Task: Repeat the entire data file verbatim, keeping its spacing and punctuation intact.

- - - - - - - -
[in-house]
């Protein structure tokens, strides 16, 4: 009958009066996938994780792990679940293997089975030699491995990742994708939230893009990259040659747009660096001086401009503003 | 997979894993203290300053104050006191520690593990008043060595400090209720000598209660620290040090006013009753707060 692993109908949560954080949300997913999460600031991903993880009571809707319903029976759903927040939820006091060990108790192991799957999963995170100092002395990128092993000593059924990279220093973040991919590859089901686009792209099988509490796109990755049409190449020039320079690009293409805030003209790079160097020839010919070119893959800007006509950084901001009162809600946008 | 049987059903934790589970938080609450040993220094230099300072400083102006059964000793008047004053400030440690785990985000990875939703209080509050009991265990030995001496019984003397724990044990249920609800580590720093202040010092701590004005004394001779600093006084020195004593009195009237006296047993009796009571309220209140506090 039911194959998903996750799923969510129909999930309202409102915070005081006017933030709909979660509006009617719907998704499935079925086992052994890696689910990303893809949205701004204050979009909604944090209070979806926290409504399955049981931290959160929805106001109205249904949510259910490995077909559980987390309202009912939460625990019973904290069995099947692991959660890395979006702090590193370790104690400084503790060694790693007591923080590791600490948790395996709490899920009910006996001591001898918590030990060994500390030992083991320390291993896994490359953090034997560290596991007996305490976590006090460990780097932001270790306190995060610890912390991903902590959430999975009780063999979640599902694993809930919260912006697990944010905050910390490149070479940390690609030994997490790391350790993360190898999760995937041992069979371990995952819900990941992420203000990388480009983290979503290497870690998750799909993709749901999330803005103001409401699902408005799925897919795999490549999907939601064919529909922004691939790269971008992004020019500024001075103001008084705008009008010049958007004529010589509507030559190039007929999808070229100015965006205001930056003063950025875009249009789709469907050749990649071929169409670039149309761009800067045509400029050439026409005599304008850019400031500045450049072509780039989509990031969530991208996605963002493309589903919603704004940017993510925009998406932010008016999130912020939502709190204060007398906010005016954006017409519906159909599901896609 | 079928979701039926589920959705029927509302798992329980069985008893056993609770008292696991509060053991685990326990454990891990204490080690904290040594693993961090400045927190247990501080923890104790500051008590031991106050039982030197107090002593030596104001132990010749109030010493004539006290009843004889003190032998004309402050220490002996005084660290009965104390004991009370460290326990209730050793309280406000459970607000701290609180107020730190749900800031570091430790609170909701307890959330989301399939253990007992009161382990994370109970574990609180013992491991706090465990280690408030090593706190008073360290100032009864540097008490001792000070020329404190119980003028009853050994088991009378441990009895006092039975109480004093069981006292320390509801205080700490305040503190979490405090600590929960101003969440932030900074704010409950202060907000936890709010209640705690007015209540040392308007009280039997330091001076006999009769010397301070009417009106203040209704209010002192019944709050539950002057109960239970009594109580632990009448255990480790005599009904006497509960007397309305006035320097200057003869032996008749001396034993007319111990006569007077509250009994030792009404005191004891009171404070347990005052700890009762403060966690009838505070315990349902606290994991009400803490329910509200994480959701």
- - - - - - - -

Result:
[in-house]
């Protein structure tokens, strides 16, 4: 009958009066996938994780792990679940293997089975030699491995990742994708939230893009990259040659747009660096001086401009503003 | 997979894993203290300053104050006191520690593990008043060595400090209720000598209660620290040090006013009753707060 692993109908949560954080949300997913999460600031991903993880009571809707319903029976759903927040939820006091060990108790192991799957999963995170100092002395990128092993000593059924990279220093973040991919590859089901686009792209099988509490796109990755049409190449020039320079690009293409805030003209790079160097020839010919070119893959800007006509950084901001009162809600946008 | 049987059903934790589970938080609450040993220094230099300072400083102006059964000793008047004053400030440690785990985000990875939703209080509050009991265990030995001496019984003397724990044990249920609800580590720093202040010092701590004005004394001779600093006084020195004593009195009237006296047993009796009571309220209140506090 039911194959998903996750799923969510129909999930309202409102915070005081006017933030709909979660509006009617719907998704499935079925086992052994890696689910990303893809949205701004204050979009909604944090209070979806926290409504399955049981931290959160929805106001109205249904949510259910490995077909559980987390309202009912939460625990019973904290069995099947692991959660890395979006702090590193370790104690400084503790060694790693007591923080590791600490948790395996709490899920009910006996001591001898918590030990060994500390030992083991320390291993896994490359953090034997560290596991007996305490976590006090460990780097932001270790306190995060610890912390991903902590959430999975009780063999979640599902694993809930919260912006697990944010905050910390490149070479940390690609030994997490790391350790993360190898999760995937041992069979371990995952819900990941992420203000990388480009983290979503290497870690998750799909993709749901999330803005103001409401699902408005799925897919795999490549999907939601064919529909922004691939790269971008992004020019500024001075103001008084705008009008010049958007004529010589509507030559190039007929999808070229100015965006205001930056003063950025875009249009789709469907050749990649071929169409670039149309761009800067045509400029050439026409005599304008850019400031500045450049072509780039989509990031969530991208996605963002493309589903919603704004940017993510925009998406932010008016999130912020939502709190204060007398906010005016954006017409519906159909599901896609 | 079928979701039926589920959705029927509302798992329980069985008893056993609770008292696991509060053991685990326990454990891990204490080690904290040594693993961090400045927190247990501080923890104790500051008590031991106050039982030197107090002593030596104001132990010749109030010493004539006290009843004889003190032998004309402050220490002996005084660290009965104390004991009370460290326990209730050793309280406000459970607000701290609180107020730190749900800031570091430790609170909701307890959330989301399939253990007992009161382990994370109970574990609180013992491991706090465990280690408030090593706190008073360290100032009864540097008490001792000070020329404190119980003028009853050994088991009378441990009895006092039975109480004093069981006292320390509801205080700490305040503190979490405090600590929960101003969440932030900074704010409950202060907000936890709010209640705690007015209540040392308007009280039997330091001076006999009769010397301070009417009106203040209704209010002192019944709050539950002057109960239970009594109580632990009448255990480790005599009904006497509960007397309305006035320097200057003869032996008749001396034993007319111990006569007077509250009994030792009404005191004891009171404070347990005052700890009762403060966690009838505070315990349902606290994991009400803490329910509200994480959701």